Finally, I’d like to talk a little about preferences. One thing that annoys me above all else when I read a review is seeing that it was written by someone who dislikes the genre of the game she’s forced to write about. This can almost always be discerned without the reviewer coming right out and saying that they hate [insert genre here]. You can tell in the way they write about it, they’re typically superficial and the writing doesn’t have an energy about it that they would have if they were writing about a genre they love. What is even worse is if the reviewer comes right out and says that [insert genre here] isn’t their thing. At that point they just lose all credibility, period.
Outlets that review video games should assign their reviewers games that suit them, games they’re excited about. Sure, not every single game is going to be the absolute perfect match or the crème of the crop of any given genre, but you can get it pretty close, instead of just assigning games willy-nilly, or letting someone review whatever they feel like. For example, I don’t review general sports games (although I like the racing genre) or straight FPS titles. Why? Because they just aren’t my thing, and the other editors here know it. Yet, I will review a title like Mass Effect 2, which, yes, is a shooter, but also has RPG elements, because RPGs are my thing.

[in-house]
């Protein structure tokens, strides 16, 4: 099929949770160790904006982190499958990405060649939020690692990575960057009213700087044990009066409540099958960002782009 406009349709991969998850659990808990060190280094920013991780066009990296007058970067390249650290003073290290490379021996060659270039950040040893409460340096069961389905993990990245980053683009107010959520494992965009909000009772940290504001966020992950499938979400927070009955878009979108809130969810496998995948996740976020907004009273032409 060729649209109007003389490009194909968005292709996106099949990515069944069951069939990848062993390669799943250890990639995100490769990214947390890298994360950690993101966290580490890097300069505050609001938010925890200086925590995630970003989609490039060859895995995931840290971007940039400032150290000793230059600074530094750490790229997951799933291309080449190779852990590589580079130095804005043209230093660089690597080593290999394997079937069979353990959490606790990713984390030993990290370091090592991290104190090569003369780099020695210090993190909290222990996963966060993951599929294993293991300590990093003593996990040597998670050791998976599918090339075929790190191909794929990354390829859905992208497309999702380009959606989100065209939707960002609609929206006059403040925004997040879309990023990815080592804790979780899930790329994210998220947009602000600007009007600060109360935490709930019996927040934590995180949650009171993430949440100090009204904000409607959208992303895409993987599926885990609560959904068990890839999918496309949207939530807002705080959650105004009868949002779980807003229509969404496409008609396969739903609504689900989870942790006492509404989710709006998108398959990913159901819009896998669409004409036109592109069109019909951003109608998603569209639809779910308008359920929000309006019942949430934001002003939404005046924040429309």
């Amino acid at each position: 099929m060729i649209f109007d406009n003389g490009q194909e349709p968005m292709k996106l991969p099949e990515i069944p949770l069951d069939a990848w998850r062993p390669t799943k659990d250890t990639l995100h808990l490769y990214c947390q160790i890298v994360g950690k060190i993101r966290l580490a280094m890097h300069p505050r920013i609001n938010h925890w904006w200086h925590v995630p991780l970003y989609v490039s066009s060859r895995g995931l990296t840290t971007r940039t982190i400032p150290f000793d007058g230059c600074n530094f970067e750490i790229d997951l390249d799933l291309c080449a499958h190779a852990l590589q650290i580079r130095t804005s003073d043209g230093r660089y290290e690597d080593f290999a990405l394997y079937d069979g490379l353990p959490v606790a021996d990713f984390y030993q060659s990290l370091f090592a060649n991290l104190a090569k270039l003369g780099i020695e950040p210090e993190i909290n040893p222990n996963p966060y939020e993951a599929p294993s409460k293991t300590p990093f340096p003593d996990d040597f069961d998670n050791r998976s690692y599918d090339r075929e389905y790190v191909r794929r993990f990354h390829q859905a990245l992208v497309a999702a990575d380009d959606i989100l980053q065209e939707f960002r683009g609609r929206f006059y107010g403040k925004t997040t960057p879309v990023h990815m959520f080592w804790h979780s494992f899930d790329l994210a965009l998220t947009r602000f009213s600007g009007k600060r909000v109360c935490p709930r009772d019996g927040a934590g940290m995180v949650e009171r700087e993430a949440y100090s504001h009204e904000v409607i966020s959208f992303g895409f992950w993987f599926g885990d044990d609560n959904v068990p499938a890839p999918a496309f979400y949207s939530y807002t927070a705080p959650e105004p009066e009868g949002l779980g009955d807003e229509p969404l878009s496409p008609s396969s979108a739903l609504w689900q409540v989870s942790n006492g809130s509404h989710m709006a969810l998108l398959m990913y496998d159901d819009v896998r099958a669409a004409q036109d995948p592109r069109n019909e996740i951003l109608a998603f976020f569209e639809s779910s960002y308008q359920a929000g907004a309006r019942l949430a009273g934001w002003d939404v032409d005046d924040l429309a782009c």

When someone reviews an RPG – let’s say a less-than-stellar RPG like Risen – and blatantly says in the review that they dislike RPGs and PC games (which is where the game’s roots lie), it completely invalidates everything they said in their review and makes me wonder if they even finished it or bothered to try at all. The review will tend to sound flat and not explain things very well. This goes back to the point above about how you can tell a reviewer isn’t “into” a genre just by seeing the tone of the review.